SSL/TLS Security Certificates: Building Trust in Payment Processing


With thousands of pounds sent across the Internet every second, websites need rigorous security measures to keep users safe. Fortunately, a high-security standard is easily accessible through the certificate system that exists across the entire Internet.

If you’ve ever wondered how online payments are so secure, you’ll find a quick breakdown of the Internet’s Secure Sockets Layer (SSL) infrastructure right here.

Why Security Certificates are Important

SSL security certificates guarantee that the user’s connection to the site is encrypted, so nobody can steal the data exchanged. This is standard for popular sites that handle money.

Websites that give and take any sums of money need those transactions to be secure, like those in retail, banking and iGaming. Large websites in these sectors keep certificates so that your Amazon information isn’t exposed, your online banking account doesn’t get compromised, and your appropriately themed Action Bank game stays secure. Just because you open vaults in-game, it doesn’t mean you’d leave yours wide open. Any money put in and taken out is safe from outside influence, so users don’t have to worry about their own vault getting cracked.

Even smaller websites that don’t handle money can benefit from more sophisticated web security. We have more information on obtaining an SSL certificate below.

How SSL/TLS Certificates Work

SSL encrypts the connection between web servers and your web browser. It stops digital bystanders and bad actors from seeing what you do on the site, and more specifically what data you share. It’s a 25-year-old system that has adapted with time, and now technically uses the name Transport Layer Security (TLS) but it’s still generally referred to as SSL.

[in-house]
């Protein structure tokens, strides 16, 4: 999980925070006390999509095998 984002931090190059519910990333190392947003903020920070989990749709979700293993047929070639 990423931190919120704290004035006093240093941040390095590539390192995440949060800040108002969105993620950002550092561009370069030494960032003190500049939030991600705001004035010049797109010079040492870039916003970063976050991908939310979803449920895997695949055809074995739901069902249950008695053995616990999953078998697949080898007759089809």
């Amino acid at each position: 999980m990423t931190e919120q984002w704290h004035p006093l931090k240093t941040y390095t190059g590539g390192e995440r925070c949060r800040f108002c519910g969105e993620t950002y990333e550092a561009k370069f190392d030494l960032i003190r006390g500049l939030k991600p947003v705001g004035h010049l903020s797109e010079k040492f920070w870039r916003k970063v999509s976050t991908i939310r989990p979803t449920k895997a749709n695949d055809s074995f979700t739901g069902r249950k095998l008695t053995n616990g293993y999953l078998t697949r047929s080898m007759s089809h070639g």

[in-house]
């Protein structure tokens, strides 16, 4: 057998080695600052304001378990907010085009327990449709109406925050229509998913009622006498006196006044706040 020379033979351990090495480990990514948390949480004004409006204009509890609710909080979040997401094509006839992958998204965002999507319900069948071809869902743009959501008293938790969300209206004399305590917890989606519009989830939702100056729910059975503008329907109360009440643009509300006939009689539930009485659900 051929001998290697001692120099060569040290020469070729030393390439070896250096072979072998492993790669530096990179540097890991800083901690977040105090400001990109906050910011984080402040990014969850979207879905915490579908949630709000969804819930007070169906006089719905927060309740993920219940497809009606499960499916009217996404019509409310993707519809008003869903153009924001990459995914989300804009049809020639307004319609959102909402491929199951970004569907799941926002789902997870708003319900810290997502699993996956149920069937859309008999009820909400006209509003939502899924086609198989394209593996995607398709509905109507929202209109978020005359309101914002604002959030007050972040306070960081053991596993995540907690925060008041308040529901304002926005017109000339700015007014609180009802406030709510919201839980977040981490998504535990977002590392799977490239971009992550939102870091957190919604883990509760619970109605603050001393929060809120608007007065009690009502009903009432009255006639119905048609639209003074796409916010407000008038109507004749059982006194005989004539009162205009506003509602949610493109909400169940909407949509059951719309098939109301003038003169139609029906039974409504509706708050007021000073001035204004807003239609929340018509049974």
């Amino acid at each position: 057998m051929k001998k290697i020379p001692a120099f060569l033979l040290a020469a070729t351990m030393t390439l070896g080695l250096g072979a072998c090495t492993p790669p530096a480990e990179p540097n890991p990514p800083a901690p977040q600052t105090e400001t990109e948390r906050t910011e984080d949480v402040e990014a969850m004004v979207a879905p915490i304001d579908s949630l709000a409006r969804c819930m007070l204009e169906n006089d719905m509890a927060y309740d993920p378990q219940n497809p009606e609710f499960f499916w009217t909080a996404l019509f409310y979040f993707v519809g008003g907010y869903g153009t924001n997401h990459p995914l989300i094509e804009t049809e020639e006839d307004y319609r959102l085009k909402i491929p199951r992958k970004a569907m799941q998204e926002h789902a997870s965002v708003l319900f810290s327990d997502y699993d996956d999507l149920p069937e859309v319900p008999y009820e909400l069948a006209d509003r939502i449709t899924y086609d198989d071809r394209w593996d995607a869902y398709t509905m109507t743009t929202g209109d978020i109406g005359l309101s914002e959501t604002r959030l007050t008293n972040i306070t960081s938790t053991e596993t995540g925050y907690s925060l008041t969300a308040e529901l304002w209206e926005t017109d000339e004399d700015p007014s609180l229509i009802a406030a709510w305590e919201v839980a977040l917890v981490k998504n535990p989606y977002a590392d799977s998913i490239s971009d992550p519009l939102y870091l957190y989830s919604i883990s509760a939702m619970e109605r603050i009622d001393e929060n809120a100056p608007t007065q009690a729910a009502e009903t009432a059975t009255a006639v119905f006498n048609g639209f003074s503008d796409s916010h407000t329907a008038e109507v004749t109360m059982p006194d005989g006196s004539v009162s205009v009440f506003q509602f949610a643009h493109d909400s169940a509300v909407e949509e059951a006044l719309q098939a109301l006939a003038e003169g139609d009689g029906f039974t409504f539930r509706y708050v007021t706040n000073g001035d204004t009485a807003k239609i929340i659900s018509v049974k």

When a browser starts the connection process, it demands the identity of the SSL-enabled website server. That’s where the server shows its SSL certificate and it is reviewed by your browser.

You may have had plugins or anti-virus software restrict certain websites in the past for security reasons. This is because your browser could not validate the site’s security certificate. Assuming the site passes this check, the server that hosts the website starts an encrypted session. You may hear this referred to as the SSL handshake.

Obtaining an SSL Certificate

If you are a webmaster who wants to secure your website, it’s a good idea to get SSL protection even if you don’t handle money or data. Issuers of SSL protections dish out millions every year because they are a fundamental security measure. Netizens are smart to distrust sites that don’t have it.

For most online ventures, getting SSL protected is free or if not very cheap. Pricier variants are available for larger online operations. Check which level of security you may need.


You should also make sure your WHOIS matches relevant documentation to your identity and company name if applicable. Then your hosting provider should be able to take care of the certificate request if you ask them. Once that’s done, it’s as easy as installing the certificate to become verified for your SSL private key.

That should be everything a curious mind wants to know about SSL/TLS certificates for now. As a user, you should always look for that S at the end of HTTP before engaging with a website because it indicates that the site is SSL/TLS protected. As a webmaster, you should do everything in your power to get this fundamental and cost-efficient protection.

Chris Price